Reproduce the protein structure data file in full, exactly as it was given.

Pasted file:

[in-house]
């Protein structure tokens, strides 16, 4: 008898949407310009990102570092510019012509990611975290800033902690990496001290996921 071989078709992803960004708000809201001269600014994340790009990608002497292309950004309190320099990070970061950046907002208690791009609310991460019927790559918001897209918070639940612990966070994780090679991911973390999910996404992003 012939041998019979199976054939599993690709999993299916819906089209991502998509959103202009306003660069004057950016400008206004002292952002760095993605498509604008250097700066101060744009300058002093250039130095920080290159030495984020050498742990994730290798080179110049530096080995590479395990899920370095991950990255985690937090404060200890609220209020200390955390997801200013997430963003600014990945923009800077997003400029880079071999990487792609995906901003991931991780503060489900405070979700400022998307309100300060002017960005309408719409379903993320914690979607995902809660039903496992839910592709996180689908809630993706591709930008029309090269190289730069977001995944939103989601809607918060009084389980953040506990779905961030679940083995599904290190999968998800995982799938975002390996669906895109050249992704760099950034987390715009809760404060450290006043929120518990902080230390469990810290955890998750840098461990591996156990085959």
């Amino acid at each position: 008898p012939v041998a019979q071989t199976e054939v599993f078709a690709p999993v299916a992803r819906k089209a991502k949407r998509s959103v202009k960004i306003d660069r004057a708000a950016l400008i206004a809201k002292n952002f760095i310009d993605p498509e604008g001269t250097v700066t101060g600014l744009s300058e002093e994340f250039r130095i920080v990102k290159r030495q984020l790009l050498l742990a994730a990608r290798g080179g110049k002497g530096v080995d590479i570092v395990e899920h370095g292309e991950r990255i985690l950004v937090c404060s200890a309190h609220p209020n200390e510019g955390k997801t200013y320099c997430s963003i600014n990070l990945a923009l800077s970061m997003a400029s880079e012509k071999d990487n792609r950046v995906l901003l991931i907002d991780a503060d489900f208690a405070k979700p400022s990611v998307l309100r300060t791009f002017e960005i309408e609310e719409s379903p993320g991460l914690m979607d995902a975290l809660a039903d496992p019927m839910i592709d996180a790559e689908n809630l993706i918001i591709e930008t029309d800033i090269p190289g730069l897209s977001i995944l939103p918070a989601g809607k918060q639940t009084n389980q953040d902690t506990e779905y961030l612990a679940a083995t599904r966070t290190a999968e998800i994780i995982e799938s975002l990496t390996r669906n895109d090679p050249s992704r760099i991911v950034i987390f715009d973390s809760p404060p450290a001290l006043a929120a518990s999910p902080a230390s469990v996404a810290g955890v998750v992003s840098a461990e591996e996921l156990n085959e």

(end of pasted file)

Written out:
[in-house]
């Protein structure tokens, strides 16, 4: 008898949407310009990102570092510019012509990611975290800033902690990496001290996921 071989078709992803960004708000809201001269600014994340790009990608002497292309950004309190320099990070970061950046907002208690791009609310991460019927790559918001897209918070639940612990966070994780090679991911973390999910996404992003 012939041998019979199976054939599993690709999993299916819906089209991502998509959103202009306003660069004057950016400008206004002292952002760095993605498509604008250097700066101060744009300058002093250039130095920080290159030495984020050498742990994730290798080179110049530096080995590479395990899920370095991950990255985690937090404060200890609220209020200390955390997801200013997430963003600014990945923009800077997003400029880079071999990487792609995906901003991931991780503060489900405070979700400022998307309100300060002017960005309408719409379903993320914690979607995902809660039903496992839910592709996180689908809630993706591709930008029309090269190289730069977001995944939103989601809607918060009084389980953040506990779905961030679940083995599904290190999968998800995982799938975002390996669906895109050249992704760099950034987390715009809760404060450290006043929120518990902080230390469990810290955890998750840098461990591996156990085959």
């Amino acid at each position: 008898p012939v041998a019979q071989t199976e054939v599993f078709a690709p999993v299916a992803r819906k089209a991502k949407r998509s959103v202009k960004i306003d660069r004057a708000a950016l400008i206004a809201k002292n952002f760095i310009d993605p498509e604008g001269t250097v700066t101060g600014l744009s300058e002093e994340f250039r130095i920080v990102k290159r030495q984020l790009l050498l742990a994730a990608r290798g080179g110049k002497g530096v080995d590479i570092v395990e899920h370095g292309e991950r990255i985690l950004v937090c404060s200890a309190h609220p209020n200390e510019g955390k997801t200013y320099c997430s963003i600014n990070l990945a923009l800077s970061m997003a400029s880079e012509k071999d990487n792609r950046v995906l901003l991931i907002d991780a503060d489900f208690a405070k979700p400022s990611v998307l309100r300060t791009f002017e960005i309408e609310e719409s379903p993320g991460l914690m979607d995902a975290l809660a039903d496992p019927m839910i592709d996180a790559e689908n809630l993706i918001i591709e930008t029309d800033i090269p190289g730069l897209s977001i995944l939103p918070a989601g809607k918060q639940t009084n389980q953040d902690t506990e779905y961030l612990a679940a083995t599904r966070t290190a999968e998800i994780i995982e799938s975002l990496t390996r669906n895109d090679p050249s992704r760099i991911v950034i987390f715009d973390s809760p404060p450290a001290l006043a929120a518990s999910p902080a230390s469990v996404a810290g955890v998750v992003s840098a461990e591996e996921l156990n085959e």